Republicans are a distinct minority in the Iowa Senate, occupying just 18 of the 50 seats. Those 18 Republicans have signed a petition and are now trying to enlist the support of at least eight Democrats in calling for a senate vote that would, in turn, set in motion a statewide vote on a constitutional amendment to ban gay marriage in Iowa.
Senator David Johnson, a Republican from Ocheyedan, says Iowa voters should be given a chance to express their opinion. "I want to read from the constutiton — I know I’m not a constitutional attorney; I don’t pretend to be," Johnson says. "But in Section 2 of our Bill of Rights, it says all political power is inherent in the people."
Johnson’s trying to get 26 signatures on his petition, which means he needs eight Democrats to join with the Republicans in order to attempt their parliamentary power play. "What’s interesting in some of the comments that have been made here and been made over in the House, it’s pretty clear that on both sides of the (political) aisle there are people who want to send this to the people to decide," Johnson says.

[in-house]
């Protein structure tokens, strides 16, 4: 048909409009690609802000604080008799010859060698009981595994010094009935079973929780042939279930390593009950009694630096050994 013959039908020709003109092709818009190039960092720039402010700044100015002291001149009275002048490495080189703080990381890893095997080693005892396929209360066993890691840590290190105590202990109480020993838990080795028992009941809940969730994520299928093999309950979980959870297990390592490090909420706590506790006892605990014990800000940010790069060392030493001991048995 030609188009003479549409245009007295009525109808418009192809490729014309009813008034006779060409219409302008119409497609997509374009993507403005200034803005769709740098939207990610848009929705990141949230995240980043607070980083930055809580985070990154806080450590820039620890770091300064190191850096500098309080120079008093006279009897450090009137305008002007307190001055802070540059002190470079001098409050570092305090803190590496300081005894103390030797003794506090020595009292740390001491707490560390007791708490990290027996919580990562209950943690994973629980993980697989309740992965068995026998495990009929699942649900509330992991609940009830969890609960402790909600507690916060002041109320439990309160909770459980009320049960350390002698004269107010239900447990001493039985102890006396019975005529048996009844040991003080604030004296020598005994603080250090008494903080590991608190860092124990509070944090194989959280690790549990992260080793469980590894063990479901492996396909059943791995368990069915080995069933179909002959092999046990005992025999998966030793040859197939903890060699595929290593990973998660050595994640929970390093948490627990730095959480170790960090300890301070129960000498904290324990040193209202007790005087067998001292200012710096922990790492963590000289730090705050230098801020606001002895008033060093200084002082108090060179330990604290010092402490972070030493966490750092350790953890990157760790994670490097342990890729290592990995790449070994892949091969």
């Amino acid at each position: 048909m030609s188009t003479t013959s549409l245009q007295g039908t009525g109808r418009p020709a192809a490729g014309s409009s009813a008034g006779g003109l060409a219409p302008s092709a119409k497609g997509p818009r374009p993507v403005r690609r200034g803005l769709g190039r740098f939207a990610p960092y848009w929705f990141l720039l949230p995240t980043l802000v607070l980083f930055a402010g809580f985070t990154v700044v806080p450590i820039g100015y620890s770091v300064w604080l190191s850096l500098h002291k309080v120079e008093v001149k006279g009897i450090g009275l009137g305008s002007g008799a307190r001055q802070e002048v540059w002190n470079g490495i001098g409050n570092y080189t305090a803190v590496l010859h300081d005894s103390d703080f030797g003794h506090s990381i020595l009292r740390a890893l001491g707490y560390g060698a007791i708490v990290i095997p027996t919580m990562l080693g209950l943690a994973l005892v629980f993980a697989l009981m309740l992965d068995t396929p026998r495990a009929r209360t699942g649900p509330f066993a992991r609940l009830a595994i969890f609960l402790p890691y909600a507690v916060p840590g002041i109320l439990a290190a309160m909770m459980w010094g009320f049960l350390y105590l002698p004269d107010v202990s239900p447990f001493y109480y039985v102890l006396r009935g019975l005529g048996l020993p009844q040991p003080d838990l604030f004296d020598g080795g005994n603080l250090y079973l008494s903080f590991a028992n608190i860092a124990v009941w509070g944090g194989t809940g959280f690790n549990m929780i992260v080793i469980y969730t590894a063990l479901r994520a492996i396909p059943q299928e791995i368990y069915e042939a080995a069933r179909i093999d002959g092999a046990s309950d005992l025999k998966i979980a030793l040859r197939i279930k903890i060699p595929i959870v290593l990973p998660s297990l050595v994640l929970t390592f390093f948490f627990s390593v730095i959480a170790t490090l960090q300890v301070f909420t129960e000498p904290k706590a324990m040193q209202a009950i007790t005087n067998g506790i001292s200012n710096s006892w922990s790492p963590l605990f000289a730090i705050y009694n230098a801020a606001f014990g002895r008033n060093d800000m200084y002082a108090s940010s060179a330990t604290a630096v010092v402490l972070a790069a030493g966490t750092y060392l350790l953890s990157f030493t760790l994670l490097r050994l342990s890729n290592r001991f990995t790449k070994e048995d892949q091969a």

House Democrats, however, decided yesterday that they will not take a vote on the issue this year. Meanwhile Republicans in the House are going to attempt a parliamentary move of their own to force the issue.
Even if the House were to pass such a proposal, Senate Democratic Leader Mike Gronstal supports Friday’s Iowa Supreme Court decision which legalizes same-sex marriage in Iowa and, since he controls the senate’s debate agenda, it’s unlikely the senate will act this year or next — while Gronstal’s in charge.
"Last Friday night, I hugged my wife — you know I’ve been married for 37 years….I felt like our love was just a little more meaningful last Friday night because thousands of other Iowa citizens could hug each other and have the State of Iowa recognize their love for each other," Gronstal said last night on the senate floor.